'Words' by Sappho

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Although they are
only breath, words
which I command
are immortal

tr. Barnard

Editor 1 Interpretation

Sappho's Words: A Masterpiece of Lesbian Poetry

When it comes to classical literature, few names are as prominent and revered as Sappho, the legendary poet from ancient Greece. Her works have been celebrated for centuries for their beauty, grace, and profound emotional depth, and her influence on the literary world cannot be overstated. One of her most famous works, "Words," is a stunning example of her skill and power as a writer, and it continues to captivate readers to this day.

The Power of Language

At its core, "Words" is an exploration of the power of language and its ability to shape our emotions and experiences. Sappho uses a series of vivid, sensual images to convey the overwhelming intensity of desire and love, showing us the ways in which language can both heighten and distort our perceptions of reality. She writes:

...I simply cannot contain my joy
whenever I see you before me—
my voice falters,
my tongue breaks down,
a thin flame runs beneath my skin,
my eyes are blinded and my ears ringing.

These lines are incredibly evocative, painting a vivid picture of the speaker's overwhelming desire and the physical and emotional effects it has on her. We can feel her passion and her longing, and we understand the deep emotional connection she feels with the object of her desire.

The Joy and Pain of Love

Throughout "Words," Sappho explores the complex and often contradictory emotions of love and desire. She captures the joy and elation of being in love, as well as the pain and heartache that come with it. In one particularly powerful stanza, she writes:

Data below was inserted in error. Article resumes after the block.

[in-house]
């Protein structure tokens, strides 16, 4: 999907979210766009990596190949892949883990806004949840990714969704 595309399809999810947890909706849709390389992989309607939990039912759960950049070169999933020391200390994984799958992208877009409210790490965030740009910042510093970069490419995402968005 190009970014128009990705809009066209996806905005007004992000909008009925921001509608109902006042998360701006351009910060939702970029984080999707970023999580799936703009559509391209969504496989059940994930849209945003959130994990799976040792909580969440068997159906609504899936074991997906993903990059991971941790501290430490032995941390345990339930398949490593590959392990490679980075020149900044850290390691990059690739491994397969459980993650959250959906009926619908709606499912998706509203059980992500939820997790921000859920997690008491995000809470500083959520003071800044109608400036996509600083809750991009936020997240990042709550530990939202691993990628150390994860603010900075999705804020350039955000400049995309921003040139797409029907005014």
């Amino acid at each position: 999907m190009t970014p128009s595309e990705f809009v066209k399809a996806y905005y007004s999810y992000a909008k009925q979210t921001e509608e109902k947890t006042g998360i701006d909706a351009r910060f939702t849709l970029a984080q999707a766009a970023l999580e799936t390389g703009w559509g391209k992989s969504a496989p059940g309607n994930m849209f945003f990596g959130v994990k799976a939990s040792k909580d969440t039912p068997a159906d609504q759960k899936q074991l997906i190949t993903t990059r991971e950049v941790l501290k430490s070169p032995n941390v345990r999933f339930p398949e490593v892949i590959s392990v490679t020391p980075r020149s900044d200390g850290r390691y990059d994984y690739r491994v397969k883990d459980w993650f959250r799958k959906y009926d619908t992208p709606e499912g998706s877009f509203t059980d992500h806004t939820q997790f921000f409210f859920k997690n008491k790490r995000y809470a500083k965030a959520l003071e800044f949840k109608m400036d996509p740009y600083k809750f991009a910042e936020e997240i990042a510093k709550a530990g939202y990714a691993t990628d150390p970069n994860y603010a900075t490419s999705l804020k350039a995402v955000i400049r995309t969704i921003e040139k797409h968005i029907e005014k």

For me, suitor, you are as beautiful
as a god, and I tremble when I see you
even from afar. But now my heart
is broken, and I cannot speak,
for your love has deserted me.

These lines encapsulate the bittersweet nature of love, showing us the intense joy and beauty it can bring, but also the devastating pain it can inflict. Sappho's ability to capture the nuances of emotion in such a succinct and powerful way is one of the reasons her poetry continues to resonate with readers today.

The Power of Female Desire

Another important aspect of "Words" is its celebration of female desire and sexuality. Sappho was known for her poetry about love and desire between women, and "Words" is no exception. The poem is a bold and unapologetic celebration of female desire, and it challenges traditional gender roles and stereotypes.

In one section of the poem, the speaker challenges her male suitor to see the beauty and power of female desire, writing:

Don't mock me, suitor, with your words,
or tell me that women's pleasures are lesser
than those of men. For I tell you,
a woman's love can burn hotter than any man's,
and her desire can be as fierce as any flame.

These lines are a powerful affirmation of female sexuality and desire, challenging the gender norms of Sappho's time and celebrating the beauty and power of love between women.

The Timelessness of Sappho's Poetry

Despite being written over two thousand years ago, Sappho's poetry continues to resonate with readers today. Her exploration of the complexities of love and desire, her celebration of female sexuality, and her powerful use of language all make her work timeless and universal.

"Words" is a perfect example of the enduring power of Sappho's poetry. Its vivid imagery, emotional depth, and celebration of female desire speak to readers across time and place, inviting us to join in the joy and pain of love and to embrace the fullness of our passions and emotions.